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19.1.12: Caenorhabditis Elegans

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    5960
  • [ "article:topic", "authorname:kimballj", "C. Elegans" ]

    Caenorhabditis elegans is a microscopic (~1 mm) nematode (roundworm) that normally lives in soil. It has become one of the "model" organisms in biology. It is a true animal with at least rudiments of the physiological systems - feeding, nervous, muscle, reproductive - found in "higher" animals like mice and humans. However, it is so small that large numbers can be raised in petri dishes (where it is fed E. coli - another model organism). It reproduces rapidly.

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    Figure 1: A lateral (left side) anatomical diagram of an adult-stage nematode hermaphrodite Caenorhabditis elegans (C. elegans) with emphasis on the digestive and reproductive systems. Image used with permission (CC BY-SA 3.0; K. D. Schroeder).

    It is transparent so that every cell in the living animal can be seen under the microscope from the fertilized egg to the 556 cells of the newly-hatched worm and, later, the 959 somatic cells, and a variable number of germ cells, of the adult worm. It can be easily transformed with transgenes - DNA injected into the animal. It can also be treated with antisense RNA. Before it dies (after 2–3 weeks), it shows signs of aging and thus may provide general clues as to the aging process.

    Its cells contain 5 pairs of autosomes and 2 X chromosomes. These animals are hermaphrodites, producing both sperm and eggs. Most of the time they fertilize themselves, so that any recessive alleles quickly become homozygous and affect the phenotype. On rare occasions, nondisjunction occurs during meiosis with the loss of one X chromosome. Animals with a single X are males and are able to fertilize the eggs of the hermaphrodites (with more success than they have themselves).

    C. elegans was the first multicellular eukaryote to have its entire genome sequenced. It contains some 19–20,000 protein-encoding genes incorporated in 100,258,171 base pairs of DNA. In contrast to other eukaryotes, some 13–15% of its genes are grouped in operons containing 2–8 genes each.

    C. elegans Fertilization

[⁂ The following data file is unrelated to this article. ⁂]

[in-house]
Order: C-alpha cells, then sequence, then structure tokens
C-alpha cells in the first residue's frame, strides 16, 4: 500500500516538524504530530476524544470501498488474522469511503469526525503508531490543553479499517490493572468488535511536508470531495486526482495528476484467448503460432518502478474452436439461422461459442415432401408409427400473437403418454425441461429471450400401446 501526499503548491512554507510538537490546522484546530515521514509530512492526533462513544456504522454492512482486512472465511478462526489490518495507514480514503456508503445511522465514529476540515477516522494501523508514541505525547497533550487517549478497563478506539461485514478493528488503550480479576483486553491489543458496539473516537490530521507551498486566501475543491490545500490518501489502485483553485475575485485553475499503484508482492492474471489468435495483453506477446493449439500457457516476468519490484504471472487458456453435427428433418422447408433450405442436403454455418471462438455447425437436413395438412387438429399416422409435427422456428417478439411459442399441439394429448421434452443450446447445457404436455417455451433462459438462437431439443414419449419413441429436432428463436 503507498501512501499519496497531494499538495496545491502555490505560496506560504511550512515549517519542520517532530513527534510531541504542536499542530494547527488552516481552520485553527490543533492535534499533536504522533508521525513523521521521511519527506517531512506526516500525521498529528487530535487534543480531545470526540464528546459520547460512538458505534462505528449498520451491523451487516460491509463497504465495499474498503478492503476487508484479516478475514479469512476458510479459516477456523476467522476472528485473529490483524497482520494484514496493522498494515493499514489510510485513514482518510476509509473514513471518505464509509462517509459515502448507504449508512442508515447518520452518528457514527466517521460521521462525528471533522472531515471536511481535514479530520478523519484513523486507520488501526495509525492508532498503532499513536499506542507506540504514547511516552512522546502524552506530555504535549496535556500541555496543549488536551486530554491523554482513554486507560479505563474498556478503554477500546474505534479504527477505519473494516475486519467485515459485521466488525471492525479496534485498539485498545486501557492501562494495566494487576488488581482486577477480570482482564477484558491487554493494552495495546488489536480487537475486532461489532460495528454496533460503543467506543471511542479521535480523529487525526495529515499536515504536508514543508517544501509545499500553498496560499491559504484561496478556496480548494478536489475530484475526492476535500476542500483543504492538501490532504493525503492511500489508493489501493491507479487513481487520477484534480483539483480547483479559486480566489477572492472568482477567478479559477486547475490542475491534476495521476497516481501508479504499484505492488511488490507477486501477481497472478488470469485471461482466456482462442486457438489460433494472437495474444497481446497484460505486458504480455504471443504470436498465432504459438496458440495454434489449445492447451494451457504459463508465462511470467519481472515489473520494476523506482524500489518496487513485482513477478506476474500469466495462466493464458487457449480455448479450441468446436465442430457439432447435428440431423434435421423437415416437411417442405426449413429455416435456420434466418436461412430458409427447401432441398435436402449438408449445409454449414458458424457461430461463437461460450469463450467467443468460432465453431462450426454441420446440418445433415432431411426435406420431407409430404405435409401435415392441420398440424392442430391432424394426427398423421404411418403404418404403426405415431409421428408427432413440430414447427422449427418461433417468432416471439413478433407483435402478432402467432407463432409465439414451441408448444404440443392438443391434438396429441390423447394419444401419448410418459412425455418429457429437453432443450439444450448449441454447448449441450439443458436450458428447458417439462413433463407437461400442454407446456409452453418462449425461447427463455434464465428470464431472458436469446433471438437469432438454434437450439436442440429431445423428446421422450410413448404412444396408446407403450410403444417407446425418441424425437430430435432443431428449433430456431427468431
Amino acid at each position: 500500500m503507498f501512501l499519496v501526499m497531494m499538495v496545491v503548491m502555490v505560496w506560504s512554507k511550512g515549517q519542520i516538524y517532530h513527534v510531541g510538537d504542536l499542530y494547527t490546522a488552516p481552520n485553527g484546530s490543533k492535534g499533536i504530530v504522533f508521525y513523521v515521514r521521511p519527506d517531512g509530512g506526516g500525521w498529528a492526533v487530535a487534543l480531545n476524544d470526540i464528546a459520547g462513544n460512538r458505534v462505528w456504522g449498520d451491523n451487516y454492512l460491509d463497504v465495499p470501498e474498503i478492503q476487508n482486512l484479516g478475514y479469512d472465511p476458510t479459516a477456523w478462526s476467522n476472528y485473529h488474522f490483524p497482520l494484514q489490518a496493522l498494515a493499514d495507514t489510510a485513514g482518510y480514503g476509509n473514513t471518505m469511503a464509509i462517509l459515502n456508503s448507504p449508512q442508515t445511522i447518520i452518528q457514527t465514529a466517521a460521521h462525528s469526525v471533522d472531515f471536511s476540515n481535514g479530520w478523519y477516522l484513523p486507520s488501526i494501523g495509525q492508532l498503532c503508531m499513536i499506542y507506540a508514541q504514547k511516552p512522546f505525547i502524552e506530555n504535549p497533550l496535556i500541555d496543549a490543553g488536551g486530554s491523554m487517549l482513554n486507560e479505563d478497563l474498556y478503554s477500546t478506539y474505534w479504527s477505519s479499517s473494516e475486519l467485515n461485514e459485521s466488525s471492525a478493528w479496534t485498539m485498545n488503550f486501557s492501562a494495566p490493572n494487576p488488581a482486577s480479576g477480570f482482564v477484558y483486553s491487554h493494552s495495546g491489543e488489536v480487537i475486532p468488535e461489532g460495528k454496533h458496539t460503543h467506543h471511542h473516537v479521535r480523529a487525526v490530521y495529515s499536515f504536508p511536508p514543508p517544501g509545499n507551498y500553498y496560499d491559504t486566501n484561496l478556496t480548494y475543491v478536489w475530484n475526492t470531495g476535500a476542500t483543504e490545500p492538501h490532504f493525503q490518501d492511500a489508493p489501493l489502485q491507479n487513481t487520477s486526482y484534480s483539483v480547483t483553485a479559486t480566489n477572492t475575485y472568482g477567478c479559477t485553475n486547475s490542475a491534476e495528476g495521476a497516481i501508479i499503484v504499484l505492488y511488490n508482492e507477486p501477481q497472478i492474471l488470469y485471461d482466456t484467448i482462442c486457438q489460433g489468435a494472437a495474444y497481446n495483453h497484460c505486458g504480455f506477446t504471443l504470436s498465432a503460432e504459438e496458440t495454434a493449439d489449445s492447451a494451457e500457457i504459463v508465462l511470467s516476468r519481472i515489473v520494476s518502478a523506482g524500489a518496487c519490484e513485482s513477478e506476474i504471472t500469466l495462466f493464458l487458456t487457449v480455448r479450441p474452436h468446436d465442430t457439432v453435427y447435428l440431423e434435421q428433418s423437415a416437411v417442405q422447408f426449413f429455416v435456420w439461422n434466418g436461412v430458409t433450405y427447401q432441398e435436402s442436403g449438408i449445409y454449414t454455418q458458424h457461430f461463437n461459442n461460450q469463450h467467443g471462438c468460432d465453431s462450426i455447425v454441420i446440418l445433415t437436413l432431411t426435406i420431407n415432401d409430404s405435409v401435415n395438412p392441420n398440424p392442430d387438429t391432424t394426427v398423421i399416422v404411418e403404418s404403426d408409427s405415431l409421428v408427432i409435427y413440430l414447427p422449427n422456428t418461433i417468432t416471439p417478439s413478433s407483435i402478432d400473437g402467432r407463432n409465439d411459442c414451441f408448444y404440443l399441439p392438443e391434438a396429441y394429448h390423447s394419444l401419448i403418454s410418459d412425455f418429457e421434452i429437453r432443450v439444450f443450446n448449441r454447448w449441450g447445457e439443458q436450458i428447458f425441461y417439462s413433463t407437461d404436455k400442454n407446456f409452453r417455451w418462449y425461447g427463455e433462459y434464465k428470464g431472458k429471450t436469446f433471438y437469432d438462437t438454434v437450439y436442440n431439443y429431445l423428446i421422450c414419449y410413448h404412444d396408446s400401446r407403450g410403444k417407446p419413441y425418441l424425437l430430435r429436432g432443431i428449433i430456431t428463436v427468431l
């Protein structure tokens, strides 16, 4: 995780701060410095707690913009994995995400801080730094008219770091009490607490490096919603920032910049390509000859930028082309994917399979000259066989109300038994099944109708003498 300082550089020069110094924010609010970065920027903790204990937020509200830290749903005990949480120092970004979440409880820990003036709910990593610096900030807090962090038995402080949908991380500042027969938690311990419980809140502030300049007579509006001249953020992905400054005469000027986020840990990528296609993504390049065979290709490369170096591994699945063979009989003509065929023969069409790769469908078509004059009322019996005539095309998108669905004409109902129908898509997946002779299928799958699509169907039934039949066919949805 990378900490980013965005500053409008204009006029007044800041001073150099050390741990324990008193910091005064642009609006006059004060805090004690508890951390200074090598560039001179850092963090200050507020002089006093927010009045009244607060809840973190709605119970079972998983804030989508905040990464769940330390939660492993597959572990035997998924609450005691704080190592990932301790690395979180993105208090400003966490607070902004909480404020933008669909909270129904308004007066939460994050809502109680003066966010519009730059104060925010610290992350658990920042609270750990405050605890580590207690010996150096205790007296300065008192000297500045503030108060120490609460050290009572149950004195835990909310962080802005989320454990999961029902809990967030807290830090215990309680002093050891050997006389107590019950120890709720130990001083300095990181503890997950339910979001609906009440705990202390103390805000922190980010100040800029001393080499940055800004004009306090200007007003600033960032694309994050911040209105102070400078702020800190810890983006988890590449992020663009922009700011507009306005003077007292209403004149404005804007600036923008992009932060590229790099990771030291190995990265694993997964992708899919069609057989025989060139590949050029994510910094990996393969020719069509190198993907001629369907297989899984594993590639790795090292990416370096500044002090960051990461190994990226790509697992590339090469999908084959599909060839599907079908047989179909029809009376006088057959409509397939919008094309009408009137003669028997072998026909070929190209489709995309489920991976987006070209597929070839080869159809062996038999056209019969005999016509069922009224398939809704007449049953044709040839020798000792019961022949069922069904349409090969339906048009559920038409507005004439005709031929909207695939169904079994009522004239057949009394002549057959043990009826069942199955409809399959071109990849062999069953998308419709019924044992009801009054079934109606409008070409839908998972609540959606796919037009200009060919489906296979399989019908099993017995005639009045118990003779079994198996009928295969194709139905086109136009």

Like all animals, C. elegans starts life as a fertilized egg (zygote) which then undergoes the mitotic divisions needed to produce the adult. Because the worm is transparent and the pattern of differentiation is so rigid it has been possible to trace the lineage of every single somatic cell in the animal. Just after hatching, the it contains 556 cells and is approximately 0.3 mm long. After reaching maturity, it will contain 959 somatic cells and a variable number of germ cells in its gonad.

    The diagrams below show the pathway by which each of the 556 cells in the larva of C. elegans has developed from the zygote. The relative length of the vertical lines indicates the length of the interval before the next mitosis. Some pathways end in the programmed death of the cell (apoptosis) even before the larva is complete.

    Fig. 19.1.12.2 Pathway of 556 cells in larva of C.elegans. (Adapted, with permission, from J. Sulston, et al., in Monograph 17. Copyright © Cold Spring Harbor Laboratory, NY.)

    Several remarkable features have been found from these studies. The pattern of development is invariable from worm to worm. Every one of the 556 cells that make up the newly-hatched larva develops from a rigid pattern of mitotic division leading back to the zygote. 131 cells in the developing embryo die by apoptosis. This cell death is not random; which cells will die and at what stage is completely predictable. Any failures in this programmed cell death can lead to serious abnormalities.

    Each organ - skin, nerve, muscle, etc. - is made of cells derived from several different lineages. One might have expected that the earliest cell divisions would produce daughter cells destined to go on to form a single structure in the embryo. But that is not generally the case. Instead, most of the earliest cells will produce descendants that team up with other groups of cells to form the various organs of the animal.

    There is less flexibility of cell fate than occurs in mammals (or even amphibians). With a microscopic laser beam, a single cell can be killed in the developing embryo. Often the result is that all the cells that would have descended from that cell fail to form. Neighboring cells may not compensate for the loss as they do so freely in mammals. So it appears that the developmental controls of C. elegans rely more on cell-intrinsic signals rather than inductive signals. But this distinction is relative, not absolute. Cells originally destined to a different fate will in some cases switch their path of differentiation to replace the cells killed by the laser. In these cases, the switch is clearly mediated by inductive signals liberated by nearby cells.

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